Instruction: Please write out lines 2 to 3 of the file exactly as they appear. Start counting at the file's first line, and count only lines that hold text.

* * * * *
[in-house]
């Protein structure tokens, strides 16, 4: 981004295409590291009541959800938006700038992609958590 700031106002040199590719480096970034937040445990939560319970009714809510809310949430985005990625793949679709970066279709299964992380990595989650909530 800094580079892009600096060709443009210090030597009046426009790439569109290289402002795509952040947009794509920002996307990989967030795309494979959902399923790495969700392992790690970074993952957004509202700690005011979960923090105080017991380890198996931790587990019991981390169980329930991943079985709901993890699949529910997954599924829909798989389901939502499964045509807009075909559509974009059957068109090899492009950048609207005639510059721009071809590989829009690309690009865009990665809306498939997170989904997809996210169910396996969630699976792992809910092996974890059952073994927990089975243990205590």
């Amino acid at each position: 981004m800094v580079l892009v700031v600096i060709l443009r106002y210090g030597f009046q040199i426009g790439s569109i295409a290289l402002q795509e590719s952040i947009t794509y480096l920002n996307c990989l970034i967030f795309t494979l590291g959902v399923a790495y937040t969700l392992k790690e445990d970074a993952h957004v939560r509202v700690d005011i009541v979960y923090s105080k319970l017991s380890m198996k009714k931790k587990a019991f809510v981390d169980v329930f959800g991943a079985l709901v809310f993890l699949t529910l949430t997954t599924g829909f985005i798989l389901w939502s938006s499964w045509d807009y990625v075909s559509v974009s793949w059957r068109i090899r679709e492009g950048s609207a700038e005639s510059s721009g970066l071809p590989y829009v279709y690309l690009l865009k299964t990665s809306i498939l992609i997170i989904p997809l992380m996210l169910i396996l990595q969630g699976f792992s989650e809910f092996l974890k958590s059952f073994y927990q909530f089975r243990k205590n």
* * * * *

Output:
């Protein structure tokens, strides 16, 4: 981004295409590291009541959800938006700038992609958590 700031106002040199590719480096970034937040445990939560319970009714809510809310949430985005990625793949679709970066279709299964992380990595989650909530 800094580079892009600096060709443009210090030597009046426009790439569109290289402002795509952040947009794509920002996307990989967030795309494979959902399923790495969700392992790690970074993952957004509202700690005011979960923090105080017991380890198996931790587990019991981390169980329930991943079985709901993890699949529910997954599924829909798989389901939502499964045509807009075909559509974009059957068109090899492009950048609207005639510059721009071809590989829009690309690009865009990665809306498939997170989904997809996210169910396996969630699976792992809910092996974890059952073994927990089975243990205590």
């Amino acid at each position: 981004m800094v580079l892009v700031v600096i060709l443009r106002y210090g030597f009046q040199i426009g790439s569109i295409a290289l402002q795509e590719s952040i947009t794509y480096l920002n996307c990989l970034i967030f795309t494979l590291g959902v399923a790495y937040t969700l392992k790690e445990d970074a993952h957004v939560r509202v700690d005011i009541v979960y923090s105080k319970l017991s380890m198996k009714k931790k587990a019991f809510v981390d169980v329930f959800g991943a079985l709901v809310f993890l699949t529910l949430t997954t599924g829909f985005i798989l389901w939502s938006s499964w045509d807009y990625v075909s559509v974009s793949w059957r068109i090899r679709e492009g950048s609207a700038e005639s510059s721009g970066l071809p590989y829009v279709y690309l690009l865009k299964t990665s809306i498939l992609i997170i989904p997809l992380m996210l169910i396996l990595q969630g699976f792992s989650e809910f092996l974890k958590s059952f073994y927990q909530f089975r243990k205590n």